Health care workers around the world have faced unimaginable difficulties during the pandemic. Throughout the pandemic healthcare workers have been dealing with the lack of Personal Protective Equipment, working long hours, being challenged by life and death decisions – who will get access to a ventilator or not, working in Intensive Care Units or changing departments at short notice, all of this has taken a toil. Leaving many staff feeling overwhelmed, emotionally and physically drained, and continuously feeling pressurised to be at work. In the early stages, some individuals chose not to return home in case they put their own family members at risk.
Research has shown healthcare workers are experiencing increased levels of trauma and burnout, where staff are suffering intrusive thoughts, difficulty sleeping and exhaustion. A large scale survey of the impact of the pandemic on the short and long-term health and wellbeing of all staff found rates of mental health disorders increased.
Many of us may now want to ‘turn a blind eye’, or state ‘we just have to learn to live with it’ when referring to the pandemic. But for healthcare workers we need to ‘keep the light on’ in supporting them, as these challenges are real and ongoing. There has been no time for staff to recover mentally or physically from such an intensive and overwhelming period of work, and further to all these challenges, some healthcare workers are suffering from long covid.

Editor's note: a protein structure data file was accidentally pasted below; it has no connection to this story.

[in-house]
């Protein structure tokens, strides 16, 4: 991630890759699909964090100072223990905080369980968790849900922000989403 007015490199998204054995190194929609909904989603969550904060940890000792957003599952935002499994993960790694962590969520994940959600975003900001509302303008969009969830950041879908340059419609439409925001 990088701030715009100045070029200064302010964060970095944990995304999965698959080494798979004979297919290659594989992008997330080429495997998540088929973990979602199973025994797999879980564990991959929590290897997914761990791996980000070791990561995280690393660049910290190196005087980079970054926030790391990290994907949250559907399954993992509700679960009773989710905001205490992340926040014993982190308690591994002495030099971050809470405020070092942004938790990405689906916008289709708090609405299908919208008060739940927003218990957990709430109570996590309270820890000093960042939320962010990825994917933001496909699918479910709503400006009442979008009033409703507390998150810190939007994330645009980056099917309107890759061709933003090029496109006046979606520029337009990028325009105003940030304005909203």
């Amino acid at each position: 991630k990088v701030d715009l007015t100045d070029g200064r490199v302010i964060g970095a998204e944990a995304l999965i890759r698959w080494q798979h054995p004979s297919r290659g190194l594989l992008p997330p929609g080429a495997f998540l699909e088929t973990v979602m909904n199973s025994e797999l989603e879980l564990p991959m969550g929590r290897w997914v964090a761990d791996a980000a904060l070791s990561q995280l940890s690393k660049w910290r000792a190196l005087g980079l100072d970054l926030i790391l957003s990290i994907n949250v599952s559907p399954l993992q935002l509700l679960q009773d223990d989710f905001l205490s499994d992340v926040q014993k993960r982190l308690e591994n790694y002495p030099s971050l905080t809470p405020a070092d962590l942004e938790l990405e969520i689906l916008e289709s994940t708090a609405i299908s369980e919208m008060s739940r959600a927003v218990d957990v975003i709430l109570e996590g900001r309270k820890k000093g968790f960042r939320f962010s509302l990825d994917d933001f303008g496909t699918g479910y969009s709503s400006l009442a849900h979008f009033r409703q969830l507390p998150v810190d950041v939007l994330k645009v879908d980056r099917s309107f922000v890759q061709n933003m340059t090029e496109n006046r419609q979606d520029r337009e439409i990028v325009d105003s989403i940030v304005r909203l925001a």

Additionally, research has shown an increase in healthcare workers suffering from moral injury.
Moral injury can occur when someone engages in, fails to prevent, or witnesses acts that conflict with their values or beliefs and when they experience betrayal by trusted others especially when this is perceived as avoidable, or they are powerless to change it.
Circumstances that have led to an increase in healthcare workers suffering Moral Injury may include:
- when present at a patient’s death without loved ones present
- allocating restricted resources to severely unwell patients
- feeling let down by others with regards to their safety
Moral injury can lead to feelings of helplessness, shame, guilty and anger. It can also result in a diagnosis of Post-Traumatic Stress Disorder.
To ‘keep the light on’ in continuing to support healthcare workers we need to acknowledge their hard work, professionalism, passion and dedication when caring for their patients. FD Consultants is supporting healthcare workers by offering specialist psychological support to help individuals recover from burnout and trauma. We have also published a book, Molly and the Two Pigeons, which is a story about a group of animals that go on an adventure to find a cure for the Coronavirus and help the people. All proceeds will be gifted to a charity that supports healthcare workers and the patients they care for.
If you wish to play your part in supporting our healthcare workers, please do purchase our book. To buy a copy of Molly and the Two Pigeons, for yourself or as a gift for someone else, please visit: https://tinyurl.com/y6km3f5h or https://tinyurl.com/2v5rfm2a
Alternatively, you can donate to NHS Charities Together at: https://nhscharitiestogether.co.uk